These new changes have also been met with pearl-clutching and moral panic. Dr. Charles McVety, president of Canada Christian College, sent out a news release titled: "Teaching Six-Year-Old Children to Consent to Sex is Abhorrent." That's disingenuous; the new curriculum would actually be teaching six-year-olds respect for others' personal boundaries and how to read social cues, laying the foundation for further education on how that relates to sexual consent later on. Consent, of course, doesn't just happen in a sexual context. Equipping kids with the skills to ask, for example, "Can I give you a hug?" or say "I don't want you to hug me" -- and then respecting them for that decision -- are small (and completely age-appropriate) things that can make a big difference in their development as sexual beings later on.
Here in Manitoba, the government's Growing Up OK! puberty booklet, aimed at children in grades 4 through 7, was published in 2013 as a support tool for parents and teachers. It contains up-to-date information on gender, sexual feelings, masturbation and technology. The section on personal safety mentions consent, but doesn't deal with it explicitly.
It's been almost 20 years since the Canadian Federation of Students first rolled out its No Means No campaign, and many young people still don't know what informed consent looks like -- or, for that matter, what sexual assault looks like. No means no -- but there are nuances within that. Silence also means no. "Maybe" means no. "I'm not sure" means no. "I changed my mind" means no. If someone is incapacitated, that definitely means no: It's a crime -- an intoxicated person is legally unable to give consent.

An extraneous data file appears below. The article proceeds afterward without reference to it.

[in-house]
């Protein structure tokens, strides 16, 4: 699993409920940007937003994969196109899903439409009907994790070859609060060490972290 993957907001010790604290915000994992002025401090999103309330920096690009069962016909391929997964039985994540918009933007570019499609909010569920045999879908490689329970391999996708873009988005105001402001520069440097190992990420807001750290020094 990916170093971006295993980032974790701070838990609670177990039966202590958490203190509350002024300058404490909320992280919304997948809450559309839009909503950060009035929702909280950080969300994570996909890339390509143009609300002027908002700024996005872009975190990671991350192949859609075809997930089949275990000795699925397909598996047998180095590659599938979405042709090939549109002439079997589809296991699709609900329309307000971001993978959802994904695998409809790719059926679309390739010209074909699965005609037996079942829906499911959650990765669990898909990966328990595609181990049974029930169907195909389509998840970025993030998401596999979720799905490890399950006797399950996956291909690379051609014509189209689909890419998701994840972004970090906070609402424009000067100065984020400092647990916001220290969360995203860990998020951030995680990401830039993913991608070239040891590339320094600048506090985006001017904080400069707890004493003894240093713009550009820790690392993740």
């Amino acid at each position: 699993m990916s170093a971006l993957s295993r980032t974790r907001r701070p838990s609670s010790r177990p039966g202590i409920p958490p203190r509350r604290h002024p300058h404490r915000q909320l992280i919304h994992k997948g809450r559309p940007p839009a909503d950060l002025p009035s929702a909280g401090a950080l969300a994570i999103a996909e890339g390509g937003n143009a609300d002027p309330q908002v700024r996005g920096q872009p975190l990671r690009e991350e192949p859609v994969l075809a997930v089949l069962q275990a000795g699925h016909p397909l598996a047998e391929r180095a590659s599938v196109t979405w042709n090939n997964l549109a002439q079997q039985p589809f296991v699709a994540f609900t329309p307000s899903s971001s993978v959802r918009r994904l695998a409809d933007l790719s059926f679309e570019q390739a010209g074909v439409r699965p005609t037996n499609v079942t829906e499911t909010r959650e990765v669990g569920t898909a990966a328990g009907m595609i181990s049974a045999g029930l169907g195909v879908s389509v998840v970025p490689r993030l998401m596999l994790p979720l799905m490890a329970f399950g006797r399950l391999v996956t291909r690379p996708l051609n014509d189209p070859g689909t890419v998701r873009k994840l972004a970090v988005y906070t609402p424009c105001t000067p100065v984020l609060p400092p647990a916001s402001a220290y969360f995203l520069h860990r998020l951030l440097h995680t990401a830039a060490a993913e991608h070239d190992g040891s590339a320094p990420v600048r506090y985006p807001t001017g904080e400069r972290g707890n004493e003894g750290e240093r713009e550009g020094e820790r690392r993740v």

Many activists and sexual-health experts are moving toward a Yes Means Yes model of teaching, which highlights enthusiastic, affirmative consent. After all, as many people have written before, consent is the presence of yes, not the absence of no.
Vycki Atallah of Teen Talk, the youth health education program at the Klinic Community Health Centre, is a big believer in affirmative consent. "Our approach is that if they are at the place where they are hearing no, they've already encroached on someone's personal space," she says. "It's about getting consent prior to sexual contact."
Teen Talk delivers workshops to 14- to 19-year-olds in a variety of settings, including high schools, after-school programming, alternative youth programming and treatment facilities. Teen Talk educators give practical examples of how to ask for consent; ask, listen, respect is their mantra.
This isn't exactly breaking news, but teenagers have sex. In Manitoba, one-third of Grade 9 students and more than half of Grade 11 students reported having had oral sex at least once. Nineteen per cent of Grade 9 girls (23 per cent of boys) and 46 per cent of Grade 11 girls (40 per cent of boys) reported having sexual intercourse.
Teens are bombarded with hyper-sexualized images and messages every day. Porn is ubiquitous. The pressures are immense. We can't just cross our fingers and hope young people will emerge as comfortable, in-control sexual beings on the day they turn 16. If we want to keep them safe and capable of healthy sexual relationships when they are ready -- something we all deserve to have -- consent has to be part of the conversation. Ideally, that will be conversations, plural. The classroom is a great place to start.